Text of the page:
Peter: Fundamentally, I can say that I have become content with myself. My demands have become more realistic and I know that you cannot always reach every goal immediately. It is important for my physical wellbeing and it reaffirms what Ronald Steiner has taught me. Generally, you can say that through yoga certain lifestyle changes also take place. I don't pressure myself when I can't complete every task that lies ahead of me to do. Moreover, I am no longer discontent with myself for leaving something unfinished. Furthermore, I have changed other aspects of my life dealing with nutrition. I have given up alcohol and haven't had a drink for a year now, which is something that I had always wished for myself but either couldn't or didn't really have the drive to do.
Yoga is a great way to train the brain, too. It started with working on my ego, then to learn some mantras and the Sutra. Now I am working on learning the Devangari alphabet. What is amazing is that all of what I have done is actually just scratching the surface of what yoga has to offer. I am eager to find out what comes next!
Sabine: Peter, forgive me if I seem brash in bringing up your age yet again. But I think that it is quite a unique trait to be over 70 and start something so new so late in life. At the same time you have an incredibly impressive physical practice, and are obviously quite physically fit. Do you believe that Ashtanga in the AYI Method is appropriate for older people or people with physical limitations?
Peter: As I had already mentioned, sport has been an important part of my life since childhood. My injuries stopped me from being able to do many of these activities. The fact that yoga came to me first now in the last quarter of my life has kind of a mystical quality to it. I actually believe that nothing better could have happened to me. Yoga brought me internal calm, which I had always been missing. Yoga inspires and has opened my eyes to so many aspects in life and is at the same time physically challenging. What I value most about the AYI method is that you can always practice, no matter how you are feeling, because there ist such a wide range of modifications available. Often I will choose a short and modified practice and somehow I end up practicing much further. The modified version from AYI is ideal for older folks. Specifically in the case of older people or people who are less flexible, this practice offers the right challenge without being overwhelming. It occurs to them quite quickly that their life can still change for the better. I would also guess that many think to themselves: "If the teacher is able to do that much at his age, there is certainly a chance for me, too".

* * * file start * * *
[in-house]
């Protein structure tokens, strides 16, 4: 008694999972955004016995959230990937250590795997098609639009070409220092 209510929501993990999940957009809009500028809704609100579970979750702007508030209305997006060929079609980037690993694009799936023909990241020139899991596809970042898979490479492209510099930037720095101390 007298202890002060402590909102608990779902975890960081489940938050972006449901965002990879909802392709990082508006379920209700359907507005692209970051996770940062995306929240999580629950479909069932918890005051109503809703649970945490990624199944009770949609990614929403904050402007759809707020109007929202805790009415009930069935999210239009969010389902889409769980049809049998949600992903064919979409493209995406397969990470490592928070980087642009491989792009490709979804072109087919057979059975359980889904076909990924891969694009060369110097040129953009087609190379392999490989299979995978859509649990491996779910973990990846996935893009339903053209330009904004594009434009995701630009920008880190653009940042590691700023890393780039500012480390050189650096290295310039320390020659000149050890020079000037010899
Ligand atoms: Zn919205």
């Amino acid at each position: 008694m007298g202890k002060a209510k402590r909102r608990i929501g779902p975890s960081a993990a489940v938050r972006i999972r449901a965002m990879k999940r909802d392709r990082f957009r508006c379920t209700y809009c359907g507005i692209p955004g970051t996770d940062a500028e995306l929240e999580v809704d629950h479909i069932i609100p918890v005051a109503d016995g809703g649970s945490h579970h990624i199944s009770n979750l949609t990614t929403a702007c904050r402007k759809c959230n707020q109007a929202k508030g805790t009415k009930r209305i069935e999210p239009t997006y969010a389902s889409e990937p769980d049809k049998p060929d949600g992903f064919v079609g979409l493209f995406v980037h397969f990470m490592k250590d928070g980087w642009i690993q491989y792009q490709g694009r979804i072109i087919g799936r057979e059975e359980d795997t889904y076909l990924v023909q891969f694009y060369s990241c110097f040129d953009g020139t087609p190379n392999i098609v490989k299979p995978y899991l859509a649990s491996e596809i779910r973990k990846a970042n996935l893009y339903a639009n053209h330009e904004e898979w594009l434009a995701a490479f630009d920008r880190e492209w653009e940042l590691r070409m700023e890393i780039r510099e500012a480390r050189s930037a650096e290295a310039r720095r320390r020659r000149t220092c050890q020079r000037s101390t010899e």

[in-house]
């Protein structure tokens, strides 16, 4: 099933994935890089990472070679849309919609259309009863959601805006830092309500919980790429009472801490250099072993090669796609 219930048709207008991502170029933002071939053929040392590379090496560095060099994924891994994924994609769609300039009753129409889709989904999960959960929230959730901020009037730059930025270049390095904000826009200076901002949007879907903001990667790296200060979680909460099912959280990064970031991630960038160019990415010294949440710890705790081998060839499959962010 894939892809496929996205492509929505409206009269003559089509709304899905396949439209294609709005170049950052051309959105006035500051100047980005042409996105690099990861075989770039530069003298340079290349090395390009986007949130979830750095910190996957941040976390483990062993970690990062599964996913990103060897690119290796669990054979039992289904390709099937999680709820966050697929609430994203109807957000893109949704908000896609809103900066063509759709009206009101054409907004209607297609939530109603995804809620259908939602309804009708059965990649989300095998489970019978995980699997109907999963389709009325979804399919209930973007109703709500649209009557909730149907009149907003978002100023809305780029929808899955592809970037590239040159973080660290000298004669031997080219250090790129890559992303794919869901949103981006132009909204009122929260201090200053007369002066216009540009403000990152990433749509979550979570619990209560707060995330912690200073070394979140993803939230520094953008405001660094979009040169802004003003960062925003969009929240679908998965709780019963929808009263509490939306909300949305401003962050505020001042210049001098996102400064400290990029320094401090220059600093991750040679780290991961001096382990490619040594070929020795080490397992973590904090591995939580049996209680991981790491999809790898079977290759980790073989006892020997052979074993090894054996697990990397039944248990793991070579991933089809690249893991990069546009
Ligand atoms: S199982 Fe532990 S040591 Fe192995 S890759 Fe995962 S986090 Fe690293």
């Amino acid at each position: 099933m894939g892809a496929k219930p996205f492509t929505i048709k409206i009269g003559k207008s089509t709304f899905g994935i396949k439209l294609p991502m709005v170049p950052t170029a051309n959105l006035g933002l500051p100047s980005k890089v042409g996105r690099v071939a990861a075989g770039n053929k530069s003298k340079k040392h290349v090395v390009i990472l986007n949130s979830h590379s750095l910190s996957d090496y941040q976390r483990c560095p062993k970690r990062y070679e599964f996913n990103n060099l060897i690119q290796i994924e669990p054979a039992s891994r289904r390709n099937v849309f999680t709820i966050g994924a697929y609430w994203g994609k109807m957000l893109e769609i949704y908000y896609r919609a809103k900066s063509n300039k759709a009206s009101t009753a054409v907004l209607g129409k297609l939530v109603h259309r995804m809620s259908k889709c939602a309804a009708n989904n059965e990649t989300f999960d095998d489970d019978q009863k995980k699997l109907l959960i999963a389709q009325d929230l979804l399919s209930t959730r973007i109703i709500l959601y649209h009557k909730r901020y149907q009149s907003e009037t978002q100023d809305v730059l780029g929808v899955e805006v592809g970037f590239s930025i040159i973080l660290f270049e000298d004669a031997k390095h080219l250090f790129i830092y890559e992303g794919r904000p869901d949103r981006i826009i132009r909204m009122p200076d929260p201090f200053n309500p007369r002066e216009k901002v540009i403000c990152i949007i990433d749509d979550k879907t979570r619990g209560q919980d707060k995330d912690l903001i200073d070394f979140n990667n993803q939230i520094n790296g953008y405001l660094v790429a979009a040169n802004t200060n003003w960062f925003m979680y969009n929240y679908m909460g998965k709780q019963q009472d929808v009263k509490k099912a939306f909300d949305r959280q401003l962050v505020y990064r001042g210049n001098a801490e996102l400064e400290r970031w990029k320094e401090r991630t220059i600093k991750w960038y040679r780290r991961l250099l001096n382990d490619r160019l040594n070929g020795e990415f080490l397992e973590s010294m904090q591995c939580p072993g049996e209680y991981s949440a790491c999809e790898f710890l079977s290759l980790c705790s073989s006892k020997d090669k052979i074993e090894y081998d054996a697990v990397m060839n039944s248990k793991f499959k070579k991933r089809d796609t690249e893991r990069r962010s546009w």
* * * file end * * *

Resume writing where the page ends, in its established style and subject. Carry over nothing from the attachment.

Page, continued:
Sabine: After the first teacher training modules you have decided to take the next step and are enrolled in the AYI Advanced teacher training that started in March 2016. What are you hoping for yourself in the next two years? What plans and goals do you have for the future?
Peter: As I had mentioned earlier, I have been teaching for over a year in my wife's shiatsu practice, as well as at home and at another location in our area. I have to say that teaching is a pleasure and the fact that in this training I will expand my knowledge with the purpose of sharing that with my students is really exciting. My wife has also begun teaching, and we realize that we are reaching our capacity in this space because it only holds 5 to 6 people. Next year we will be working on expanding to a larger studio which is dedicated specifically for yoga and can hold 15 to 20 people. Whether or not this effort will pay off considering my age is still to be seen. Who knows, maybe I will also be one of my wife's students in her chair yoga for seniors class, who can enjoy the yoga space we create now.
Sabine: Wow, those are some really great plans! I wish you all the best in your endeavors and lots of good times with the new yoga space, either as a student or teacher. And who knows, perhaps you have inspired another new yogi to make their way to the mat and not to give up before they even roll out the mat because of their age. Thank you so much for sharing your exciting experience with yoga!